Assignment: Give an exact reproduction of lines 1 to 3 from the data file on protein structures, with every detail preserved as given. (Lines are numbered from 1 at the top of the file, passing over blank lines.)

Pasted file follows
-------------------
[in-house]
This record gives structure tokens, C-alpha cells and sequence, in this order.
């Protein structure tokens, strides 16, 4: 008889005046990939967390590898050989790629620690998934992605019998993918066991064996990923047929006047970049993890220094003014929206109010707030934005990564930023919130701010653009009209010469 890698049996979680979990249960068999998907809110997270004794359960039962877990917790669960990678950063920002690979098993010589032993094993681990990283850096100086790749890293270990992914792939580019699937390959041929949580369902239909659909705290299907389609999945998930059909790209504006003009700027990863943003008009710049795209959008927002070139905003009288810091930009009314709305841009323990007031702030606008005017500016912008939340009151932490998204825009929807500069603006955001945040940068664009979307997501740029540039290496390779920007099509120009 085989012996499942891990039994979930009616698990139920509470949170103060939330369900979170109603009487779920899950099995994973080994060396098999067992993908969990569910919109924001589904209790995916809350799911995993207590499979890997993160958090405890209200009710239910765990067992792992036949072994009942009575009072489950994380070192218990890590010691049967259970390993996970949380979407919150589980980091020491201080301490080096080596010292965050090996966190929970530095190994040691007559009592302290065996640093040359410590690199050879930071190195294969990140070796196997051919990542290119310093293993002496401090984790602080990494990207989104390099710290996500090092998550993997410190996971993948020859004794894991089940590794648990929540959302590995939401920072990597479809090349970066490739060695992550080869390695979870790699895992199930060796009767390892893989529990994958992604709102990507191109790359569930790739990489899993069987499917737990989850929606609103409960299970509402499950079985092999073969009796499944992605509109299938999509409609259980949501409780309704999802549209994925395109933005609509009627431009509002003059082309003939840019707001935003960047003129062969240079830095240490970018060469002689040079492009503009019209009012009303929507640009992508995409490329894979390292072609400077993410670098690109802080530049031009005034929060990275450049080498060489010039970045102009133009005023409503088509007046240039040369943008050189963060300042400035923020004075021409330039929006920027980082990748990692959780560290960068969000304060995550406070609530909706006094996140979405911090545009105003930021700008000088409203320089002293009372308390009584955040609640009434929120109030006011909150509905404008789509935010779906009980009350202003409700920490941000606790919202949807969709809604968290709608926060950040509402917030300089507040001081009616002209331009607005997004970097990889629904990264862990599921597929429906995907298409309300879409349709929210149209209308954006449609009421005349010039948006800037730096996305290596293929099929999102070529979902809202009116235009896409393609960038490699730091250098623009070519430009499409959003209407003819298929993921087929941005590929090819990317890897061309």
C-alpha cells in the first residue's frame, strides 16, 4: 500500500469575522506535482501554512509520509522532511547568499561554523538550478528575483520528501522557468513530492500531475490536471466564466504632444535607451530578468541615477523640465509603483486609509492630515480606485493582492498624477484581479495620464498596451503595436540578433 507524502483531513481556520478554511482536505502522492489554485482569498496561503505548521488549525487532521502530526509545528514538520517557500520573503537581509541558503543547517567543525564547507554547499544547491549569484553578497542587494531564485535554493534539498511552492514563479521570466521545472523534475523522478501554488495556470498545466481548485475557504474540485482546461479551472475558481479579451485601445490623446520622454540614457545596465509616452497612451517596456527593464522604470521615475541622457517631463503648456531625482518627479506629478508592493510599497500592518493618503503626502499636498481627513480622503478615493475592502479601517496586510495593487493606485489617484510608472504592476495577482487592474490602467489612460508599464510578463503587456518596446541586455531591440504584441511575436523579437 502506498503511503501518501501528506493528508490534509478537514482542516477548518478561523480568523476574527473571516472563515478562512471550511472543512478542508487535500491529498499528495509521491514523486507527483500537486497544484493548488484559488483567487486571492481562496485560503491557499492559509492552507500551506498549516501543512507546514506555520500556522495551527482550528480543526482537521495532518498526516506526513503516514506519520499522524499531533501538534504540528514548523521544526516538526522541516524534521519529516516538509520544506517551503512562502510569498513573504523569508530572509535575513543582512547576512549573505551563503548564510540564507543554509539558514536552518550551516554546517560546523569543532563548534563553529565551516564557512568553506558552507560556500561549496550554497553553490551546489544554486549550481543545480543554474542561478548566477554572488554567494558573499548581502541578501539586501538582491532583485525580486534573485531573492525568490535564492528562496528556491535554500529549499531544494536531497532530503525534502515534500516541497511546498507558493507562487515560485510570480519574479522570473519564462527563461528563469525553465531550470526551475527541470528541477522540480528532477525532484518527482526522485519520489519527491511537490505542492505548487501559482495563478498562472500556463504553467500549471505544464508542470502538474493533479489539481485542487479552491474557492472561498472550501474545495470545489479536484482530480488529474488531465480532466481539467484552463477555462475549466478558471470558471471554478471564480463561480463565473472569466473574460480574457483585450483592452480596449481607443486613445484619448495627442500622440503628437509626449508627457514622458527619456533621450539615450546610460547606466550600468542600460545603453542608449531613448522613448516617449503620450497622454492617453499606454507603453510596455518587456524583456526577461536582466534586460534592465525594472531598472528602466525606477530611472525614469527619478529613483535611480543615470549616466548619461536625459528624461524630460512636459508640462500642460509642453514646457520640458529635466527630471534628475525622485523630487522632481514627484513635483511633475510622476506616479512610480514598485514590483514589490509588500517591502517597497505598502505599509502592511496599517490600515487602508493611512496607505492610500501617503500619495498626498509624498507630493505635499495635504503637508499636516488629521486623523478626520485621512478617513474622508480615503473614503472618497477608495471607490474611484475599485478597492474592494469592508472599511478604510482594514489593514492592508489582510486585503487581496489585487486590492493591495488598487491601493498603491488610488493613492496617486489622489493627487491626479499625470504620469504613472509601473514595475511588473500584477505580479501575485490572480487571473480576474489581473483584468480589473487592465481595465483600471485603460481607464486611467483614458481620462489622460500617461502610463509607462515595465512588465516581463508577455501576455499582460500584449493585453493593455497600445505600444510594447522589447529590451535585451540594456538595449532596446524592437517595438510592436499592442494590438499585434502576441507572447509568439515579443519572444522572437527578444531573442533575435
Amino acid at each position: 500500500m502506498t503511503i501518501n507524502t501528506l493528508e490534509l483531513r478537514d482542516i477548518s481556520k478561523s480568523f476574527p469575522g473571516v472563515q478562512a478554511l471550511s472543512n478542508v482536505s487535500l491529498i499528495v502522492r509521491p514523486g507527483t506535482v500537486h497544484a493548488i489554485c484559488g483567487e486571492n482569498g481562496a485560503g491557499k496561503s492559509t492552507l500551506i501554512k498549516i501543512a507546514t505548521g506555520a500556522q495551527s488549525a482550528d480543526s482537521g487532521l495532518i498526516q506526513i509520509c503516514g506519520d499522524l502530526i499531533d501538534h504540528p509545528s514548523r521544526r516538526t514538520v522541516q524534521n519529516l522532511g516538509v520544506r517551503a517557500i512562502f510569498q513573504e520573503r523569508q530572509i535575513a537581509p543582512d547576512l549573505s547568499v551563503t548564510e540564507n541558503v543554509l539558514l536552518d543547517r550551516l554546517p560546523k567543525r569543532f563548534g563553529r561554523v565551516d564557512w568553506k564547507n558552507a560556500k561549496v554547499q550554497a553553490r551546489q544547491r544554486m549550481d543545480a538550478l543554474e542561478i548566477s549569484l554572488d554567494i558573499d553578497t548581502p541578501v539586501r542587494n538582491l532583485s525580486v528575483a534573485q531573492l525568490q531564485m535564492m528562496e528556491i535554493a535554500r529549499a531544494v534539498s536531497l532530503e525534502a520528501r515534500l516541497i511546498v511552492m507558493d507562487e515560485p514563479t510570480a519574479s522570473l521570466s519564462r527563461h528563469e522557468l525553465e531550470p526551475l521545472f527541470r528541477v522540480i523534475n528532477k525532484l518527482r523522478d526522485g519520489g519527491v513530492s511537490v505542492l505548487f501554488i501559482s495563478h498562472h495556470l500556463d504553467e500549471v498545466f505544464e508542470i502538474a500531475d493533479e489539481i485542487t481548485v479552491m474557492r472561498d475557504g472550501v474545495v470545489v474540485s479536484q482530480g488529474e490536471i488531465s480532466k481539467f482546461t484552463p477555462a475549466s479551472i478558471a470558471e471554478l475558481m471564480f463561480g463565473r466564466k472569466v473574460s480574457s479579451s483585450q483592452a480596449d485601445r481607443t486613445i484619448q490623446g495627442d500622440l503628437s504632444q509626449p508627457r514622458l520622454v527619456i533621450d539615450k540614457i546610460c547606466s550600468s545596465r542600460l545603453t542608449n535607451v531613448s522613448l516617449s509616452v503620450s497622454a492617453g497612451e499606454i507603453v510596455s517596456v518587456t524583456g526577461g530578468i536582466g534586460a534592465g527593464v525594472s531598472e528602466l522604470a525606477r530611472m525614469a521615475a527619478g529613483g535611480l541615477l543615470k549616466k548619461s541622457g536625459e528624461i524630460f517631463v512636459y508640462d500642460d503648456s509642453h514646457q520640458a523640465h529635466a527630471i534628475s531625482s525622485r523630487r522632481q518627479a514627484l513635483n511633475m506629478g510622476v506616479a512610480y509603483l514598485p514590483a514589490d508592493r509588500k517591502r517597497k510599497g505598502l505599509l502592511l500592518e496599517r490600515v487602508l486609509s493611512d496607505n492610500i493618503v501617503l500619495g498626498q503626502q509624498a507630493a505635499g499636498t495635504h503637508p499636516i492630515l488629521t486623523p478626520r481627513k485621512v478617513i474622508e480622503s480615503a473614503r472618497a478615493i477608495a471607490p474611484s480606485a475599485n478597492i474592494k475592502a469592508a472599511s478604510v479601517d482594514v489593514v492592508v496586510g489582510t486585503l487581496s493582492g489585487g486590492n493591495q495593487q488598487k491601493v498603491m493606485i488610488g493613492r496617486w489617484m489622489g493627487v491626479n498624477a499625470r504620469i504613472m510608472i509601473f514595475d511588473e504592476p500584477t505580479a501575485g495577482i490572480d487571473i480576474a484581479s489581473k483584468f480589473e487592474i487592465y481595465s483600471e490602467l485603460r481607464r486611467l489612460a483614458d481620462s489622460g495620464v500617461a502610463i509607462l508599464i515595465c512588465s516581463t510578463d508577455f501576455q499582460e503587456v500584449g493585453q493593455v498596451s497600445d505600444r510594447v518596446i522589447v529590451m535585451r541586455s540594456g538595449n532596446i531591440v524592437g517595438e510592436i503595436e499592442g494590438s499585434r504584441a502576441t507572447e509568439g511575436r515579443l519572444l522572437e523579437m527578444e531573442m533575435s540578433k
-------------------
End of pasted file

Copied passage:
[in-house]
This record gives structure tokens, C-alpha cells and sequence, in this order.
């Protein structure tokens, strides 16, 4: 008889005046990939967390590898050989790629620690998934992605019998993918066991064996990923047929006047970049993890220094003014929206109010707030934005990564930023919130701010653009009209010469 890698049996979680979990249960068999998907809110997270004794359960039962877990917790669960990678950063920002690979098993010589032993094993681990990283850096100086790749890293270990992914792939580019699937390959041929949580369902239909659909705290299907389609999945998930059909790209504006003009700027990863943003008009710049795209959008927002070139905003009288810091930009009314709305841009323990007031702030606008005017500016912008939340009151932490998204825009929807500069603006955001945040940068664009979307997501740029540039290496390779920007099509120009 085989012996499942891990039994979930009616698990139920509470949170103060939330369900979170109603009487779920899950099995994973080994060396098999067992993908969990569910919109924001589904209790995916809350799911995993207590499979890997993160958090405890209200009710239910765990067992792992036949072994009942009575009072489950994380070192218990890590010691049967259970390993996970949380979407919150589980980091020491201080301490080096080596010292965050090996966190929970530095190994040691007559009592302290065996640093040359410590690199050879930071190195294969990140070796196997051919990542290119310093293993002496401090984790602080990494990207989104390099710290996500090092998550993997410190996971993948020859004794894991089940590794648990929540959302590995939401920072990597479809090349970066490739060695992550080869390695979870790699895992199930060796009767390892893989529990994958992604709102990507191109790359569930790739990489899993069987499917737990989850929606609103409960299970509402499950079985092999073969009796499944992605509109299938999509409609259980949501409780309704999802549209994925395109933005609509009627431009509002003059082309003939840019707001935003960047003129062969240079830095240490970018060469002689040079492009503009019209009012009303929507640009992508995409490329894979390292072609400077993410670098690109802080530049031009005034929060990275450049080498060489010039970045102009133009005023409503088509007046240039040369943008050189963060300042400035923020004075021409330039929006920027980082990748990692959780560290960068969000304060995550406070609530909706006094996140979405911090545009105003930021700008000088409203320089002293009372308390009584955040609640009434929120109030006011909150509905404008789509935010779906009980009350202003409700920490941000606790919202949807969709809604968290709608926060950040509402917030300089507040001081009616002209331009607005997004970097990889629904990264862990599921597929429906995907298409309300879409349709929210149209209308954006449609009421005349010039948006800037730096996305290596293929099929999102070529979902809202009116235009896409393609960038490699730091250098623009070519430009499409959003209407003819298929993921087929941005590929090819990317890897061309």